Seattle Times (orchestra story)
Review by Carrie Pratt
After closely following The Who’s Moving On tour all year long producing concert pages for this site, I finally got to see them in my home town of Seattle. Since this is my only show this tour, it seemed like a long time to wait! But what a joy it was to see them here, at what could be my final Who show in a city where I first saw them perform with Keith Moon in 1976. If this is the end, it was a good one to close on!
This was a whole new experience seeing The Who play at T-Mobile Park, the Mariners baseball stadium. The last time I saw them play in a stadium was in 1982 at the Seattle Kingdome. By a cool coincidence, before the show we had dinner with my dear friend Tim Gorman, who played keyboards with The Who on that 1982 tour! I wore my 1982 Who tour tshirt to the show as a salute to Tim.
Stadiums are definitely not my favorite place to see any concert, and this will likely be my last stadium show. Fortunately, T-Mobile Park has a retractable roof, because it was pouring down rain most of the day, and freezing cold. The rain did let up by show time, but the roof is not fully enclosed, so it was still super cold inside throughout the show. Band members and audience alike bundled up in parkas, scarves and hats trying to stay warm. I was a bit worried the cold would have an effect on Roger’s voice, but he sang extremely well all night!
The sound in the stadium had a bit of an echo, reminding me of the old Kingdome shows. Pete remarked on it, and said what a great job their sound guy did each night. It was much better sounding than I expected though, and was very loud. The cold night air seemed to help carry the sound throughout the venue, and some notes really soared.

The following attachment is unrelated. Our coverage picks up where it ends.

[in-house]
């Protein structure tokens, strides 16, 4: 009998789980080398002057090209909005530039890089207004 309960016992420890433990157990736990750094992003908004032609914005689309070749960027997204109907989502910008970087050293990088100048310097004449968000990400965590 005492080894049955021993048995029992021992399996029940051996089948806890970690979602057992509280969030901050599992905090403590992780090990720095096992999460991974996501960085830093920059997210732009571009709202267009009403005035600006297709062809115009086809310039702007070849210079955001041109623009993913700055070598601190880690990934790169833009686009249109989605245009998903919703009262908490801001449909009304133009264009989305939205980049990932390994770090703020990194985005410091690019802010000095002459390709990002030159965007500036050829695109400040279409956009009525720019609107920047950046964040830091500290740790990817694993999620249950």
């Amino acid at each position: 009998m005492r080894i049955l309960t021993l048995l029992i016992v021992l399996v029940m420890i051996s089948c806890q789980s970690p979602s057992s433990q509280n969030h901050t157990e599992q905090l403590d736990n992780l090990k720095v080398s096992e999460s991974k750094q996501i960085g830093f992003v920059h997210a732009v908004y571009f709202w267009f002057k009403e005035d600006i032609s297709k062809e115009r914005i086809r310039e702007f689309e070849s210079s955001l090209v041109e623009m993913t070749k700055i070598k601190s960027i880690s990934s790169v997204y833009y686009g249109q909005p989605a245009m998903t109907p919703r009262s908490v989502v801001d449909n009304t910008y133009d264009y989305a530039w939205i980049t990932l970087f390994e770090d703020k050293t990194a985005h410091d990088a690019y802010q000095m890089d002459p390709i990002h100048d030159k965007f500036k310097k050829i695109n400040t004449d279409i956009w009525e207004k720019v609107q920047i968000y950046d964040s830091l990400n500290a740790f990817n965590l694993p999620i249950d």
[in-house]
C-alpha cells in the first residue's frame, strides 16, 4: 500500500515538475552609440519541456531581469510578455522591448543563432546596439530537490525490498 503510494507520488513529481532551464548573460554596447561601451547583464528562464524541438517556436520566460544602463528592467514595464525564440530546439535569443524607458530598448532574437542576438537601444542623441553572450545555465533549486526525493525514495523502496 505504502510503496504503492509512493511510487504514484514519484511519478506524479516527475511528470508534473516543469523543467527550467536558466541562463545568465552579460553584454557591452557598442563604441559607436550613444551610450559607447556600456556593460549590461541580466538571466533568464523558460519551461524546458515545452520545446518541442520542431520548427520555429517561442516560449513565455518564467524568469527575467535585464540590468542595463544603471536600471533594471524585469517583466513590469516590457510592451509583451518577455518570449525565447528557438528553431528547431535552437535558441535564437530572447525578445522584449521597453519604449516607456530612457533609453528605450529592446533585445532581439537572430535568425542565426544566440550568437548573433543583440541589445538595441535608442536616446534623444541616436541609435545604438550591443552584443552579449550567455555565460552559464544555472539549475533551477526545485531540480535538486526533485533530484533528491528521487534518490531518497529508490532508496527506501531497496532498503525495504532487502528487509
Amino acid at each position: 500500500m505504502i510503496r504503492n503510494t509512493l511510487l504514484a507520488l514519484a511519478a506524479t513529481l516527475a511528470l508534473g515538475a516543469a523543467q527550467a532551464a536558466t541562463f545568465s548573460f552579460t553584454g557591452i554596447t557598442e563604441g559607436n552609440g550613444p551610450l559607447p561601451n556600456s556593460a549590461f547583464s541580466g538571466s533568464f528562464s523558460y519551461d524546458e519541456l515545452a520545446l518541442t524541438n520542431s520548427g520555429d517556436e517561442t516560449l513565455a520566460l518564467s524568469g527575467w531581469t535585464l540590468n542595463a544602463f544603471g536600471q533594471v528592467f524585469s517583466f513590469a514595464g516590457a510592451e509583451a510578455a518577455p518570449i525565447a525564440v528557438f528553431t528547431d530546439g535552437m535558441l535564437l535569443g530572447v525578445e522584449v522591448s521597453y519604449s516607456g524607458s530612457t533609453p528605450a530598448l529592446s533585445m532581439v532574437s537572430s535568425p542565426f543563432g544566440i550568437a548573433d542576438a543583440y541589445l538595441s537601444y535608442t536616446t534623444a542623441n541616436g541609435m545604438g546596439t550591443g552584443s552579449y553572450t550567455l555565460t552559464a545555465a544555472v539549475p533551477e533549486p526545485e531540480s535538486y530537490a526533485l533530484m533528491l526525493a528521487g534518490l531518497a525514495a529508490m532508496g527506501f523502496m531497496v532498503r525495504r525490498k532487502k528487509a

Despite the cold, Pete and Roger were in high spirits all night, and performed magnificently. Pete was very chatty and in good humour, which for me is always the best part of the show. The only slight screwup of the night came during Substitute, when Simon didn’t come in at one point, which prompted Pete to jokingly call him a c*nt afterwards for messing up his favorite part!
Eddie Vedder made a guest appearance during Punk and the Godfather, which was really fun to see. He really injected a lot of energy into the show. We all love Eddie here in Seattle. He has been popping up on a few other Seattle shows lately, including joining Glen Hansard at the Moore last month.
I won’t go into details about all the songs, but I did shoot a lot of video, which you can see in my playlist above. It was a fabulous show, and while our seats were further away than I would have liked, we had a good unobstructed view throughout. The big screens and binoculars helped! I really had to zoom in for the videos, so please excuse the shaky cam.
After the show, my husband Tom and I made our way backstage, which was a bit of a challenge to navigate through the hidden passage way behind the dugout on the field. We found the hospitality room, where we got to hang out some more with Tim Gorman. I introduced Tim to Loren Gold, so the past and current keyboard players got to meet.
We ended up going into the inner sanctum of the backstage area with Tim, where Pete and Roger had their private rooms, and were fortunate to be able to go and visit with both. It was especially lovely to get the opportunity to chat for a few minutes alone with Pete, who was charming as always. We also chatted with Eddie Vedder, who was running around the halls with a baseball, signing autographs and posing for photos. Then we saw the whole tour band and manager come out to leave together.